SIRE are award-winning specialists in tailored cloud solutions. Since 1993, they have been providing businesses with enterprise IT solutions through a combination of hardware, software, consultancy and support.
SIRE Technology have experience working with a number of data centres over the years. They operate a multi-tenant cloud which they and their customers use to build virtual solutions and chose Redcentric to host their cloud infrastructure.
We caught up with Russell Cook, Managing Director at SIRE Technology, to hear his first-hand experiences of working with Redcentric to host SIRE’s new cloud infrastructure.
We have been hosting since 1997 and have seen many data centres emerge and change over time. We have always taken complete racks, and never colocated in anything smaller due to security and having more control. Up to now, we have populated several data centres around the UK and moved out of two.
SIRE has always specialised in protecting data. Today, we operate a multitenant cloud that we and our customers use to build virtual solutions. What we don’t do is provide power, cooling and internet connectivity – this is where we rely on data centres who are specialists in this area.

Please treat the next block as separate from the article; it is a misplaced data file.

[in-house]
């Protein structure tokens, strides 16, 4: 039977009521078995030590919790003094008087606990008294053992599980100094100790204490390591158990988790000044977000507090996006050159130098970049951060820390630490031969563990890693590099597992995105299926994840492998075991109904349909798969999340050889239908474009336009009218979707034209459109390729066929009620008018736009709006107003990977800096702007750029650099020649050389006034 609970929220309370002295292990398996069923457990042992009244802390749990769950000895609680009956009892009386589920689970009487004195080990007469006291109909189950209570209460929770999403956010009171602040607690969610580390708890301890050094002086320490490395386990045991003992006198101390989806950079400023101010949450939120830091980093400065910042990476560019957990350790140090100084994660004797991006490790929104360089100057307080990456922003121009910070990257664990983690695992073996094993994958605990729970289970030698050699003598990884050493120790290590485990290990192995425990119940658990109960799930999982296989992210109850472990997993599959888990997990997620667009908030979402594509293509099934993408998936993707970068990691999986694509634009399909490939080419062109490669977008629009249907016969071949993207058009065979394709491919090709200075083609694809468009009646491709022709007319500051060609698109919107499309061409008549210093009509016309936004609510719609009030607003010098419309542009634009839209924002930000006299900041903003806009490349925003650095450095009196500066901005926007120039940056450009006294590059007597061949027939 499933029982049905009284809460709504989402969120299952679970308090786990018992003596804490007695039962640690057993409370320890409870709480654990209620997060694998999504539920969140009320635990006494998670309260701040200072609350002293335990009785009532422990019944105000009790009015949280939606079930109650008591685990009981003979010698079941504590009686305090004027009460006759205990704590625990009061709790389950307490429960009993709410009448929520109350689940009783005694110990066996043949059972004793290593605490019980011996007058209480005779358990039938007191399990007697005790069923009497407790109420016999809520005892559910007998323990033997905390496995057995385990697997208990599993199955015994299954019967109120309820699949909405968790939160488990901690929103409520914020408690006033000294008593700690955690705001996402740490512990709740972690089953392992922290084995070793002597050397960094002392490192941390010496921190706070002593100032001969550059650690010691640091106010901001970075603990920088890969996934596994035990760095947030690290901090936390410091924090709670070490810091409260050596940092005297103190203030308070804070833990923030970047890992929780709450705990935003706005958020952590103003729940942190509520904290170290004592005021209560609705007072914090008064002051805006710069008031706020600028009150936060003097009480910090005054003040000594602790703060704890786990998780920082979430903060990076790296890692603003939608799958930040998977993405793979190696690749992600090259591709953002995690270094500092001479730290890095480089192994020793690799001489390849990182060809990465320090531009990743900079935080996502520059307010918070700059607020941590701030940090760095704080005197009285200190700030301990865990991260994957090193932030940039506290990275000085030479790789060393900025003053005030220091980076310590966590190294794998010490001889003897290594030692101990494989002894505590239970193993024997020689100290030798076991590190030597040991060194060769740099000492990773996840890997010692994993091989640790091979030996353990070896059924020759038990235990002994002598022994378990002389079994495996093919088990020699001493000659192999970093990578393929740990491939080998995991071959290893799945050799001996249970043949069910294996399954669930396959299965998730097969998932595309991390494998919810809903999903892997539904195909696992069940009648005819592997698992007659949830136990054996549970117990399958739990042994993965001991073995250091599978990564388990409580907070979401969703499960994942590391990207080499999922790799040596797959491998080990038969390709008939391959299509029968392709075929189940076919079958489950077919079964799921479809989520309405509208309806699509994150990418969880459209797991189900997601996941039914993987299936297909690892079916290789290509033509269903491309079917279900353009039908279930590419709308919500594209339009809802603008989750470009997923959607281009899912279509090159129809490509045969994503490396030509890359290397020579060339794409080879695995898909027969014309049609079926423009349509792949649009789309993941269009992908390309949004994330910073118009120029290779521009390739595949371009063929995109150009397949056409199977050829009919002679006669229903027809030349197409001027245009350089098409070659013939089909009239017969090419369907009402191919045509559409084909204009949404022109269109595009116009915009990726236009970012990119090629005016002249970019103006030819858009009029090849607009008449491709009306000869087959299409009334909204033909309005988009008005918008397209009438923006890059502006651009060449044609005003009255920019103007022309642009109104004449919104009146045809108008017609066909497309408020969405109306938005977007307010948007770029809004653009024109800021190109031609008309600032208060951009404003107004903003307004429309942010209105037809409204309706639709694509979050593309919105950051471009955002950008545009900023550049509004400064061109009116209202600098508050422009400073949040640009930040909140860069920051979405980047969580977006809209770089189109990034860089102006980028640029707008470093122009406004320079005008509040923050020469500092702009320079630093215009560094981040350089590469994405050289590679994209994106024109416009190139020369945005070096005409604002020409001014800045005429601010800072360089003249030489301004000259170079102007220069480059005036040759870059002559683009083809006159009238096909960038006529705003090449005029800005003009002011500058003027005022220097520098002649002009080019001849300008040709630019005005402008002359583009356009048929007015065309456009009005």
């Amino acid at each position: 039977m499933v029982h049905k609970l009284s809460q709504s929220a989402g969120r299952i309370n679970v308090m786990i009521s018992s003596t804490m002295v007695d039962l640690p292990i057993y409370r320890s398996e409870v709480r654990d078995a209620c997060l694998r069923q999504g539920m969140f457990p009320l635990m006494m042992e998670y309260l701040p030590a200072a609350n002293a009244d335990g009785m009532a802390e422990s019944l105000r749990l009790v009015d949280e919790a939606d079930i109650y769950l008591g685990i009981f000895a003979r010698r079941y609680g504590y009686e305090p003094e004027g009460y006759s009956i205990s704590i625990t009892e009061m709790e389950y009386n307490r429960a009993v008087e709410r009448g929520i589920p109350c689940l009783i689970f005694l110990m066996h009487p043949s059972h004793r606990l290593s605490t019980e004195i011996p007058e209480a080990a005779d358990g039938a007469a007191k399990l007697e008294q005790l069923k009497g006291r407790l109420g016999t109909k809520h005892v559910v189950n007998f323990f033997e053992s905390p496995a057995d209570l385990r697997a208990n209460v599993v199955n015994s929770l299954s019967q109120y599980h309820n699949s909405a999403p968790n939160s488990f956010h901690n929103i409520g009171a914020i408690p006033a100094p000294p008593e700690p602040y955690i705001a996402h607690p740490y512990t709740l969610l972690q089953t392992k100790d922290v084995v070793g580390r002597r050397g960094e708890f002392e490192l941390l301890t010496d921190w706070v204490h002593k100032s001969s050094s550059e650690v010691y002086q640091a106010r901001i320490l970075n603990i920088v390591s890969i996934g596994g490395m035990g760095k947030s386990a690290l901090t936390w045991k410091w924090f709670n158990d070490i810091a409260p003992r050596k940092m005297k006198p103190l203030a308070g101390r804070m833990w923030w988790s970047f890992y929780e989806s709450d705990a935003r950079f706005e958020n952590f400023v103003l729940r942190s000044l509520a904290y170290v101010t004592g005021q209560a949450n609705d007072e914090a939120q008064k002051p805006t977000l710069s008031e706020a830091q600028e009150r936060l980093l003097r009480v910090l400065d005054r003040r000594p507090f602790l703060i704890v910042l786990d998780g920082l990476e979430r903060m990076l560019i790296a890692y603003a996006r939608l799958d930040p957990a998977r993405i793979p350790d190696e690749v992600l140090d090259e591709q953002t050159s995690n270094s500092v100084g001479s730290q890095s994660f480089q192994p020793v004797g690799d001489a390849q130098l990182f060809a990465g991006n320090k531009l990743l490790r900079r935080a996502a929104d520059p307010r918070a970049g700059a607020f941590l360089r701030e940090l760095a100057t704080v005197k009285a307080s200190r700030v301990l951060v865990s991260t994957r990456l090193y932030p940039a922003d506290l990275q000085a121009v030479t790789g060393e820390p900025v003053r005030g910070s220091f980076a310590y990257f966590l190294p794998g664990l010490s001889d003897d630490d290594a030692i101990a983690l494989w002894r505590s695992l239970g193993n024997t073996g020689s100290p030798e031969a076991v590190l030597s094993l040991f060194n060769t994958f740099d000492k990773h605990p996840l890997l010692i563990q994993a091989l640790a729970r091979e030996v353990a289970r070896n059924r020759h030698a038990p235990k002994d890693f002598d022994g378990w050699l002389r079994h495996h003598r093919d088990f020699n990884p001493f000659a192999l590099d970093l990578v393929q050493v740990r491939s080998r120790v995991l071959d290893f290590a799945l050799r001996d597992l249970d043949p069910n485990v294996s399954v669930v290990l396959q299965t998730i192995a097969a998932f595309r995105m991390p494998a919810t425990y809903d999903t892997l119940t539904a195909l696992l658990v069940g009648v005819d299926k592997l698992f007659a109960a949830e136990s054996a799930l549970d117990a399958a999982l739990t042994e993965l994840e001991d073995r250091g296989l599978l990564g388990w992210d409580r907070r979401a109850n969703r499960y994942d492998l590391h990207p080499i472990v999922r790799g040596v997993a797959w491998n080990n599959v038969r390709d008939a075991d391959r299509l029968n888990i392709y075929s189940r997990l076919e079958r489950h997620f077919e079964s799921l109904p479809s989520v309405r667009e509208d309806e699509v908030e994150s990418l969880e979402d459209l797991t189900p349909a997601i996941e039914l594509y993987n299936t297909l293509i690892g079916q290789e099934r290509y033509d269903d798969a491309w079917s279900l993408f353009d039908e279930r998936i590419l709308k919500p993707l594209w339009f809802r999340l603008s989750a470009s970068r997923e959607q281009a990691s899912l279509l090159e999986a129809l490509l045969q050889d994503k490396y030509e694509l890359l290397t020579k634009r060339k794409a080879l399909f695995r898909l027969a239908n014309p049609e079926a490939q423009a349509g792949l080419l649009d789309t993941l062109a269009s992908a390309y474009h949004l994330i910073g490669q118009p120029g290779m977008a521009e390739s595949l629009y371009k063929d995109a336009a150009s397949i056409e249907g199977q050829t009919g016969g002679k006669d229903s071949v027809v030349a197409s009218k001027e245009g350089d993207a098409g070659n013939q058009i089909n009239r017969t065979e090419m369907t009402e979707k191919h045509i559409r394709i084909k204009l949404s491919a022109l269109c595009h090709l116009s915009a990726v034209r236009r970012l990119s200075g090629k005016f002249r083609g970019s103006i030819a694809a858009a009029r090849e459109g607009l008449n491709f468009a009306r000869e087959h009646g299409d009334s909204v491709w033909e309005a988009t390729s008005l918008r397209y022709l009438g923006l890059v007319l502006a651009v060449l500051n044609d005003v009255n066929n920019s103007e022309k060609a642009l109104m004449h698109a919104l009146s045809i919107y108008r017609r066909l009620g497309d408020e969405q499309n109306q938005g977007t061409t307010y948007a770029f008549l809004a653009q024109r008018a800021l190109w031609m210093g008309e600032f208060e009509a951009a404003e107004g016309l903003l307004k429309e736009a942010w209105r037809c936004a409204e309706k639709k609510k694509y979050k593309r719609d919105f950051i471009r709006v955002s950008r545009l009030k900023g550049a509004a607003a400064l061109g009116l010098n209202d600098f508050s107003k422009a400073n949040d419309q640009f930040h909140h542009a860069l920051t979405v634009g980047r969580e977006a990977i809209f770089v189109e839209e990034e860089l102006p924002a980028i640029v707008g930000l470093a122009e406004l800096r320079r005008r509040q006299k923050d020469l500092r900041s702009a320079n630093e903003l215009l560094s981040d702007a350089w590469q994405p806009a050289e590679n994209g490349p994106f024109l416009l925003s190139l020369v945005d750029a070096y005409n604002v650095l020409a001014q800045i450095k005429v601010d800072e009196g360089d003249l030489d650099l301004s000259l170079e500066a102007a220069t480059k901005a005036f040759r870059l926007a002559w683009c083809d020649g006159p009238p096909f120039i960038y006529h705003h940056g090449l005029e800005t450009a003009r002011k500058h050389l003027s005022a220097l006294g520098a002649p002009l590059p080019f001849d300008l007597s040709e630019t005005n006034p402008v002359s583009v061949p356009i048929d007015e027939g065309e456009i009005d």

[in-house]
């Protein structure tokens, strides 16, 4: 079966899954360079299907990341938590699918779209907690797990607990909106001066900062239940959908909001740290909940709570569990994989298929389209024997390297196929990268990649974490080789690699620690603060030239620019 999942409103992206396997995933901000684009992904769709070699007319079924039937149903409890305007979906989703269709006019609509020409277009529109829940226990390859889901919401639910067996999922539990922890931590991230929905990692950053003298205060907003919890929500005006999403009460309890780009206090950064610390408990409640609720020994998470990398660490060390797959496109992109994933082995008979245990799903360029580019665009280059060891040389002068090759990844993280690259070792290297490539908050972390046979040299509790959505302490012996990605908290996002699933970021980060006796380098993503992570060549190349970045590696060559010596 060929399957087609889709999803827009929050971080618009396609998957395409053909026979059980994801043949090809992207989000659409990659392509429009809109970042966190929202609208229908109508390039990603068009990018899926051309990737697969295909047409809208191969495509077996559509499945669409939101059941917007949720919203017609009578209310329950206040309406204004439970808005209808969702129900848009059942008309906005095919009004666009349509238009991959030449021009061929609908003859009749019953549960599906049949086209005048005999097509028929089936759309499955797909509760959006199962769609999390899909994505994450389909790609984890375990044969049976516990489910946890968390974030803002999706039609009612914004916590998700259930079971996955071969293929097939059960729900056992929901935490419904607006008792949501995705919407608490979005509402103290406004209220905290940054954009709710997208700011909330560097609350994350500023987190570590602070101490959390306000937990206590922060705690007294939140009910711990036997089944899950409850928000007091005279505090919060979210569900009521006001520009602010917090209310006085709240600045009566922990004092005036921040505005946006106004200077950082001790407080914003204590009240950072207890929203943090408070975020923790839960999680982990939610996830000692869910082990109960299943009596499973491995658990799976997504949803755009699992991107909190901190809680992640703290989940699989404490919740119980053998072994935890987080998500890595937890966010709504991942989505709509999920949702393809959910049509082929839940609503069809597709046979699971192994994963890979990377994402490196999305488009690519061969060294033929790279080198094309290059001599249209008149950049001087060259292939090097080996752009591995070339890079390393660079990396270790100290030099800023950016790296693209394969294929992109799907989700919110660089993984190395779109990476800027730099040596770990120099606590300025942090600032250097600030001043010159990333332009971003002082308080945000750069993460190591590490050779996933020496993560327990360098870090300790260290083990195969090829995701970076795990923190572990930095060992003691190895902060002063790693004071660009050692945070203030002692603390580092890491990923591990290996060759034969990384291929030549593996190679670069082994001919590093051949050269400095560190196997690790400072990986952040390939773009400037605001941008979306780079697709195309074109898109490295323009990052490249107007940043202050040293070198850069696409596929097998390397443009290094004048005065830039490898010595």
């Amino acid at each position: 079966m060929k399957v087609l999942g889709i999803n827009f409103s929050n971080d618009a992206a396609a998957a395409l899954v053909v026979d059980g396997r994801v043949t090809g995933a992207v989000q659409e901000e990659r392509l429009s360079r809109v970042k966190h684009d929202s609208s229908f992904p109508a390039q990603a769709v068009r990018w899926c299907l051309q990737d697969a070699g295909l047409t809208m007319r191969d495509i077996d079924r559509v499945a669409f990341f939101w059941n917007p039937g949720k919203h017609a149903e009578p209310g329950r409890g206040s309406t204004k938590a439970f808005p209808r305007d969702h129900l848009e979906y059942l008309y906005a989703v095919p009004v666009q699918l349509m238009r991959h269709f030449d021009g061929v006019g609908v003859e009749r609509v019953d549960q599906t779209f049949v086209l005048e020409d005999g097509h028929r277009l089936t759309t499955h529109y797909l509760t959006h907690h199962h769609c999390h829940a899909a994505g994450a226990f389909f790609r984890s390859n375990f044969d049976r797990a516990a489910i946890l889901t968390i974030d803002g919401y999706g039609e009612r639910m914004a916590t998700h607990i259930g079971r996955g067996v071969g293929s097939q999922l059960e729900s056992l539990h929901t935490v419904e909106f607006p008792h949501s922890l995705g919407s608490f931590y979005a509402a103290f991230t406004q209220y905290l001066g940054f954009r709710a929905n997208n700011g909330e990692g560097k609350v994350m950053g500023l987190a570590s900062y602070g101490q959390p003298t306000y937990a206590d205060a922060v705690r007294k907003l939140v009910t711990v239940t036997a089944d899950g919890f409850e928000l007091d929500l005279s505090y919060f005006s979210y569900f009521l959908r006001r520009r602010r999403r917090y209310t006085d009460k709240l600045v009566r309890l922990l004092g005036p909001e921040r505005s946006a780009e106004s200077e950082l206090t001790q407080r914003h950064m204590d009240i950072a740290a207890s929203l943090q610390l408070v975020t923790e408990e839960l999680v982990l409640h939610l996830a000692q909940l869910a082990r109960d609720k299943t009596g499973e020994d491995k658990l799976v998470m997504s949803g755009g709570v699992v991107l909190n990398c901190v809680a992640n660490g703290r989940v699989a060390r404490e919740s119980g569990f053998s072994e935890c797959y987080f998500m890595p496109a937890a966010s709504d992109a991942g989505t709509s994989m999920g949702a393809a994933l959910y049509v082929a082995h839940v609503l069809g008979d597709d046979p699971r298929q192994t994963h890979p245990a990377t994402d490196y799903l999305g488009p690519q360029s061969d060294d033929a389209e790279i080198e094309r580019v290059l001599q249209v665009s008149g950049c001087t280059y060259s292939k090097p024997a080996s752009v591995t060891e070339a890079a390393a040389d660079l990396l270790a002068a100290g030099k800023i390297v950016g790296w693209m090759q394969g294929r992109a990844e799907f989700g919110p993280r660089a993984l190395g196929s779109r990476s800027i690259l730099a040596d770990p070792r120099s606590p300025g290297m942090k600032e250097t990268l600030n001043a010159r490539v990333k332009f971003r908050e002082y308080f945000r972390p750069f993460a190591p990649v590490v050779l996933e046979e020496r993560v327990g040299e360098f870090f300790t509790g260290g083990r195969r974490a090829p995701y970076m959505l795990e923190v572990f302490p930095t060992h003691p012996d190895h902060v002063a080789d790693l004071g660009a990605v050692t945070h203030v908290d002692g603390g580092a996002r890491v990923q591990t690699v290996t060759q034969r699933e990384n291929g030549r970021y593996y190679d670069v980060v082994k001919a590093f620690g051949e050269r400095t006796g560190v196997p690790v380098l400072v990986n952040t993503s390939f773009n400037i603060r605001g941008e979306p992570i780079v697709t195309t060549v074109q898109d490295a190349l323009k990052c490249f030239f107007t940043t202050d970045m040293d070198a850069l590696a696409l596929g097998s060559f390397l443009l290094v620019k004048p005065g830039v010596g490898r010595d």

SIRE required a new data centre to provide our third iteration cloud infrastructure. When visiting several data centres in the UK, we found that Redcentric offered everything we required. By using IBM technology in our solution, we were able to minimise our own carbon footprint, aligning our ethos with Redcentric’s.
I have seen many data centres and Redcentric showed an attention to detail which SIRE could see in the infrastructure. When our engineers have been on-site, the Redcentric staff have always been very helpful, while also being able to provide any tools and accessories when required. This level of support has made a significant difference to our business operations.
Initially we built a new cloud infrastructure, so we had plenty of testing and checks before any clients were migrated and taken live. We did lift and shift a client who was “in a flood area” at their old location, fortunately long before the rain at the beginning of the year.
1. Draw up a list of possible providers
2. Do your research about their unique selling points
3. Work out what is important to you, e.g. accreditations
4. Ask questions, ask to see the certificates for accreditations
5. Visit the data centres
6. Meet the data centre’s team to work out if the site offers the right level of security for you
7. Be clear about the levels of support offered and make sure you are comfortable with the technical staff’s ability to help with your systems